Comments*

 
  • Events 

    Friday, September 18, 2015 | 8:30 AM - 4:30 PM

    Alzheimer's Disease and Tau: Pathogenic Mechanisms and Therapeutic Approaches

    Speakers: George S. Bloom (University of Virginia), Peter Davies (Feinstein Institute for Medical Research), Marc I. Diamond (University of Texas, Southwestern Medical Center), Michael Hutton (Eli Lilly and Company), Khalid Iqbal (New York State Institute for Basic Research in Developmental Disabilities), Hartmuth C. Kolb (Johnson & Johnson, Janssen R&D), Nicole Leclerc (Université de Montréal), Richard Ransohoff (Biogen)

    Speakers at this symposium will address novel tau-centered mechanisms of neurodegeneration and new therapeutic approaches for many devastating neurological disorders.

    Tuesday, October 27, 2015 | 8:00 AM - 5:00 PM

    Phenotypic and Biomarker-Based Drug Discovery

    Speakers: Andras Bauer (Boehringer Ingelheim), Alex Huang (Genentech), Michael Jackson (Sanford-Burnham Medical Research Institute), Bryan Laffitte (Genomics Institute of the Novartis Research Foundation), Jonathan Lee (Eli Lilly), Lorenz Mayr (AstraZeneca), Friedrich Metzger (Hoffmann-La Roche), Aravind Subramanian (Broad Institute), Giulio Superti-Furga (Austrian Academy of Sciences), John Tallarico (Novartis Institutes for Biomedical Research), Robert Temple (US Food and Drug Administration)

    This symposium aims to deepen our understanding of phenotypic drug discovery and to foster the exchange of ideas between industry-based and academic research scientists.

  • Past Events

    Tuesday, July 28, 2015 | 8:30 AM - 6:00 PM

    Leveraging Big Data and Predictive Knowledge to Fight Disease

    Speakers: Marc D Chioda (Pfizer Inc), Leonard James (Pfizer Inc), Iya Khalil (GNS Healthcare), Michael Matheny (Vanderbilt University), Jason H. Moore (University of Pennsylvania), Nicholas Tatonetti (Columbia University Medical Center), Craig P. Webb (NuMedii, Inc), Chunhua Weng (Columbia University), Diane Wuest (GNS Healthcare)

    In the era of precision medicine, analyses of large volumes of data are key to developing targeted and effective therapeutics. This symposium explores how big data and predictive knowledge are used to guide drug development and clinical trials.

    Friday, June 19, 2015 | 8:00 AM - 5:30 PM

    Microbes in the City:
    Mapping the Urban Genome

    Speakers: Joel Ackelsberg (NYC Department of Health and Mental Hygiene), Eric Alm (Center for Microbiome Informatics and Therapeutics, Massachusetts Institute of Technology), Martin J. Blaser (New York University Langone Medical Center), Ilana Brito (Massachusetts Institute of Technology), Jane Carlton (New York University Center for Genomics and Systems Biology), Rumi Chunara (New York University Polytechnic School of Engineering), Laurie Garrett (Council on Foreign Relations), Jack Gilbert (Argonne National Laboratory), Jo Handelsman (White House Office of Science and Technology Policy), Curtis Huttenhower (Harvard T.H. Chan School of Public Health), W. Ian Lipkin (Center for Infection and Immunity, Columbia University), Juan Maestre (The University of Texas at Austin), Christopher Mason (Institute for Computational Biomedicine, Weill Cornell Medical College), Paula Olsiewski (Alfred P. Sloan Foundation), Rachel Poretsky (University of Illinois at Chicago), Coby Schal (North Carolina State University Department of Entomology)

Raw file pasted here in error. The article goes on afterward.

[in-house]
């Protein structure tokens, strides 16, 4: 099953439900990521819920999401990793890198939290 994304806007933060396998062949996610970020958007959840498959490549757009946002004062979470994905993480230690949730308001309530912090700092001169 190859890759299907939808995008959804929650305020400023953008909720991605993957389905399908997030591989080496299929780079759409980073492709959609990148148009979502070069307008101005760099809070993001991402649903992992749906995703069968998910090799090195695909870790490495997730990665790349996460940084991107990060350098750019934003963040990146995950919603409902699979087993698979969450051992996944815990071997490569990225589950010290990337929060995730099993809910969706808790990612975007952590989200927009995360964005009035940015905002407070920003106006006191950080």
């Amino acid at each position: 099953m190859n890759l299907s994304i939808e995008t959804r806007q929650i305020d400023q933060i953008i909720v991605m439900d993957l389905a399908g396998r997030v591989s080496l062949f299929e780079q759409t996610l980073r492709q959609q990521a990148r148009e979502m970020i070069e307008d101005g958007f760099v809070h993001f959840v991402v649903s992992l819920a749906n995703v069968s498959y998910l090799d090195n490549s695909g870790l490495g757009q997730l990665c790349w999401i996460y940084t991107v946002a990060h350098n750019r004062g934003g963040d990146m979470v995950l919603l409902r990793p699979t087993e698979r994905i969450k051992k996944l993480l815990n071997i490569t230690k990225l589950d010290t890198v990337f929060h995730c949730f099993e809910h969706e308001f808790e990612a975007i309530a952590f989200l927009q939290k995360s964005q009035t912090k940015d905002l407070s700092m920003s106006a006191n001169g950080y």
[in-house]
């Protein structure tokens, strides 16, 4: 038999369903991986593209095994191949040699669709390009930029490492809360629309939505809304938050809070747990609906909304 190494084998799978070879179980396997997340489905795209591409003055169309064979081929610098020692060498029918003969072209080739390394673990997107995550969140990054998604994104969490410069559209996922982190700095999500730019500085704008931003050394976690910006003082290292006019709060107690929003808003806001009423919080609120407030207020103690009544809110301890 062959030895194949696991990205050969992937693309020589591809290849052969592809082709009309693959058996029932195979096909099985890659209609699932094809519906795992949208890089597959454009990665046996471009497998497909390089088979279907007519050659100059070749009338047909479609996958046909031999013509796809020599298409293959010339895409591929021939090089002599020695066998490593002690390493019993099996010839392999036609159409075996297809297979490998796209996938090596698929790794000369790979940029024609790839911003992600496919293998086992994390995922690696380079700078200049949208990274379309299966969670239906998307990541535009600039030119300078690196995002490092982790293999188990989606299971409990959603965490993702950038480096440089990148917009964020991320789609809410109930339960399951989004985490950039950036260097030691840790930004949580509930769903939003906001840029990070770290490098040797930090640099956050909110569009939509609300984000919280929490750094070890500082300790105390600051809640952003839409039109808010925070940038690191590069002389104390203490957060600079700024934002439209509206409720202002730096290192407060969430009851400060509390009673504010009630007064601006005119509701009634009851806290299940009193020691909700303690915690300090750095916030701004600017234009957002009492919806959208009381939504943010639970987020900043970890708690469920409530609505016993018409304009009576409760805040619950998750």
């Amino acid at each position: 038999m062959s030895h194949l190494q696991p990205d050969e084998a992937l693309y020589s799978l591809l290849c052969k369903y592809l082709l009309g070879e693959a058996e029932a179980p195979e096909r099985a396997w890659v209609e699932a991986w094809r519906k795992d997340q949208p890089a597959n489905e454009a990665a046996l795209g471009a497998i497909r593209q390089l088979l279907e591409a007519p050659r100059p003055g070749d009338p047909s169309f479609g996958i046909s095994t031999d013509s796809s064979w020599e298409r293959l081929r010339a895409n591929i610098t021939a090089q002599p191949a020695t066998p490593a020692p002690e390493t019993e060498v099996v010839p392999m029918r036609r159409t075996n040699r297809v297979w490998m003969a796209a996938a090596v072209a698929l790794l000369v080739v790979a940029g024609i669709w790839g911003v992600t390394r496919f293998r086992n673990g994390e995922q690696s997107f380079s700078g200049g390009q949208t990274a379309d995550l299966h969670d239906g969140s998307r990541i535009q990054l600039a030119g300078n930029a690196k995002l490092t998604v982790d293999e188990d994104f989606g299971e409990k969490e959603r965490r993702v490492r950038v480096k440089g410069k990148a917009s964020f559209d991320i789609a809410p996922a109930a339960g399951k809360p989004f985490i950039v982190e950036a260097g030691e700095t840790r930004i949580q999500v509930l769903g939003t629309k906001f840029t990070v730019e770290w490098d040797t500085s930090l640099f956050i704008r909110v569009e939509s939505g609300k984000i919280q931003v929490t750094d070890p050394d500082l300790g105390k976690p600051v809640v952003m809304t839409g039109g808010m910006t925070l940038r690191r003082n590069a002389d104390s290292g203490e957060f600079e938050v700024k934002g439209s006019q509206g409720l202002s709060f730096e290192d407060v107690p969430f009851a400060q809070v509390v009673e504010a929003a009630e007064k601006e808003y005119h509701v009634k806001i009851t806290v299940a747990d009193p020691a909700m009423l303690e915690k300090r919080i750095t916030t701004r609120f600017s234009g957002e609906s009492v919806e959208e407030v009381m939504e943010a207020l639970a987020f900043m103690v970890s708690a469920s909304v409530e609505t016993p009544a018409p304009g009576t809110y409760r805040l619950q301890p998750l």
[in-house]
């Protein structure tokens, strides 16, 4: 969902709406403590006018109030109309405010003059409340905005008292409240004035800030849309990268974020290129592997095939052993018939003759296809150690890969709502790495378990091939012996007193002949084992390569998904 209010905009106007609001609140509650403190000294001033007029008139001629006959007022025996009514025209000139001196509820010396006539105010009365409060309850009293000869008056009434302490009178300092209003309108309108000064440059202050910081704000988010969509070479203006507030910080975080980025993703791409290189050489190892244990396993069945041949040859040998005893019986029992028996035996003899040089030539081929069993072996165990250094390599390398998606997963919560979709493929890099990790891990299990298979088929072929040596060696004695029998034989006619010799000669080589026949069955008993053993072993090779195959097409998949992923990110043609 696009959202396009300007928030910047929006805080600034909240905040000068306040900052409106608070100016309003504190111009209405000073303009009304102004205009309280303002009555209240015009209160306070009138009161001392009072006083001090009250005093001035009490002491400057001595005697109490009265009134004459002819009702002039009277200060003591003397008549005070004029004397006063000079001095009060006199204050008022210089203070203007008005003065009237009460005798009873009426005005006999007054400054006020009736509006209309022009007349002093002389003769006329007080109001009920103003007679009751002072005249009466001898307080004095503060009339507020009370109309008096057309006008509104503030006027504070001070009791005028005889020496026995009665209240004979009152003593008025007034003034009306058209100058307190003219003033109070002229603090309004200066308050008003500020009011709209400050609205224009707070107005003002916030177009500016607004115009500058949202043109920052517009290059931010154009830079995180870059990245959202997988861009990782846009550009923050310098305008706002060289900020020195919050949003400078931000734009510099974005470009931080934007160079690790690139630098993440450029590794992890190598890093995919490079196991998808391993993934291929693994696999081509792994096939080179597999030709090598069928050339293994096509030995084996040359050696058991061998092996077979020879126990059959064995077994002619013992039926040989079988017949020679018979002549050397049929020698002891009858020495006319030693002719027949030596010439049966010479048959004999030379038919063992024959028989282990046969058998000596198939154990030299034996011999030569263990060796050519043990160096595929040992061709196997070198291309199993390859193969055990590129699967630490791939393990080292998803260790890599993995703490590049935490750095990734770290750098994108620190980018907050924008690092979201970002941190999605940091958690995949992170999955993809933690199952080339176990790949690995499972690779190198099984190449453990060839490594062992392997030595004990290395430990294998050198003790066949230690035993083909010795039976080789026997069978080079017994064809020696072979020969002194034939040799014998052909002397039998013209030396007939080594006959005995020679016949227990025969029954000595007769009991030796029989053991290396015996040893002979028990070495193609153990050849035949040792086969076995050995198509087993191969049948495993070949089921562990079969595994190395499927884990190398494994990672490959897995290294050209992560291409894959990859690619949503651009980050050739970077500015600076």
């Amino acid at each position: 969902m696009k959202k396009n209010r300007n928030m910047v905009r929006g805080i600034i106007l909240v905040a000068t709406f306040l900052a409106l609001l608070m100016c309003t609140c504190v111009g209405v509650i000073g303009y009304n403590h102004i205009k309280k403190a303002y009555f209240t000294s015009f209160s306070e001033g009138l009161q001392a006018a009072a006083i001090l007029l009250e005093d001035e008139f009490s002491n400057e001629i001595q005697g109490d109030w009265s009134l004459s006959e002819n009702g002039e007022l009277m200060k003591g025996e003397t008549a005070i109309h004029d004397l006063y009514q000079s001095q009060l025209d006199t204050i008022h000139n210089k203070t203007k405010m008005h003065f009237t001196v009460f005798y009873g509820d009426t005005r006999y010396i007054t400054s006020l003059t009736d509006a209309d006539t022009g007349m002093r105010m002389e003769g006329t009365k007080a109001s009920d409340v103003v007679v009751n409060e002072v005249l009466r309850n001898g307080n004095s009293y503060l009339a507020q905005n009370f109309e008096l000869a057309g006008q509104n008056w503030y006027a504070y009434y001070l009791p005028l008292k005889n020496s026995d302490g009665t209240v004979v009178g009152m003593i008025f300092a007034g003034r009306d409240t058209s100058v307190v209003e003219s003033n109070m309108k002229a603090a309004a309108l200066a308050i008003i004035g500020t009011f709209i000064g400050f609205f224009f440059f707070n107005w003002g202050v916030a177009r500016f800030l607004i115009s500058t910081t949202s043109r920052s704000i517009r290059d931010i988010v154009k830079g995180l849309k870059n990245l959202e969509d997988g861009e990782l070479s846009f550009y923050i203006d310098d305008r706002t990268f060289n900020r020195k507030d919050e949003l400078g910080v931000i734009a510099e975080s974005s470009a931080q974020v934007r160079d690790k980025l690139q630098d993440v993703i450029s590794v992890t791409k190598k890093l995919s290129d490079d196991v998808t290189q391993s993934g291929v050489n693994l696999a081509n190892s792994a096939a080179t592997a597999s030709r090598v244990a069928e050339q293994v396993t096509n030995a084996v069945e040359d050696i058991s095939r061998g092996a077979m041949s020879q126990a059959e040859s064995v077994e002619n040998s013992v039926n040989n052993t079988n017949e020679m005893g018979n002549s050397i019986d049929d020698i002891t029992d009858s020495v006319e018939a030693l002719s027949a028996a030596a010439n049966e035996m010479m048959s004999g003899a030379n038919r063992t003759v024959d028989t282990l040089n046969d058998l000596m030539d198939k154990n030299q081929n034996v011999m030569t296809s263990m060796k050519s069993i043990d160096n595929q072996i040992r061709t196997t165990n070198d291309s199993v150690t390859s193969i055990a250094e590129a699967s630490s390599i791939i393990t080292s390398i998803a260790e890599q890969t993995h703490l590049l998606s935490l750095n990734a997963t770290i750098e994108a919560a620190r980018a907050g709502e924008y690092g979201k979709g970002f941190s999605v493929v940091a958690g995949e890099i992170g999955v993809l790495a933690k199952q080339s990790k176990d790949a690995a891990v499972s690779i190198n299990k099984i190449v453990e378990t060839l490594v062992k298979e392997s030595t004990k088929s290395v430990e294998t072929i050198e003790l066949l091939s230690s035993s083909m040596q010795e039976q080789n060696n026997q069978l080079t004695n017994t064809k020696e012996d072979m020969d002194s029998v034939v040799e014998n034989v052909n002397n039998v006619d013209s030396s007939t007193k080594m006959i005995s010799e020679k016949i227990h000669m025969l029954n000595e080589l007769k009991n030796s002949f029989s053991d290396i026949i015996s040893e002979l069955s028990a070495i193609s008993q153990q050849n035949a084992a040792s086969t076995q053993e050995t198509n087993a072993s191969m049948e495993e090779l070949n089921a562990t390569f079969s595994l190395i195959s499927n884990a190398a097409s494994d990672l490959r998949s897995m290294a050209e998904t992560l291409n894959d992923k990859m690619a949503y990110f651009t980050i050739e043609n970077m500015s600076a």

Efforts to map all of the genetic information of microbial communities that make up the urban genome—from kiosks and subways, to soil and sewage—seek to improve the health and productivity of the built environments in which we live.

    Thursday, June 18, 2015 | 8:00 AM - 5:30 PM

    Quantitative Biology:
    From Molecules to Man

    Keynote Speaker: Steve Kay (University of Southern California)
    Speakers: Francis J. Doyle III (University of California Santa Barbara), Andrew Ewald, PhD (Johns Hopkins University), Scott E. Fraser (University of Southern California), Peter Kuhn (University of Southern California), Christopher E. Mason (Weill Cornell Medical College), Paul Newton (University of Southern California), Amanda Randles (Harvard University), Chris Sander (Memorial Sloan Kettering Cancer Center)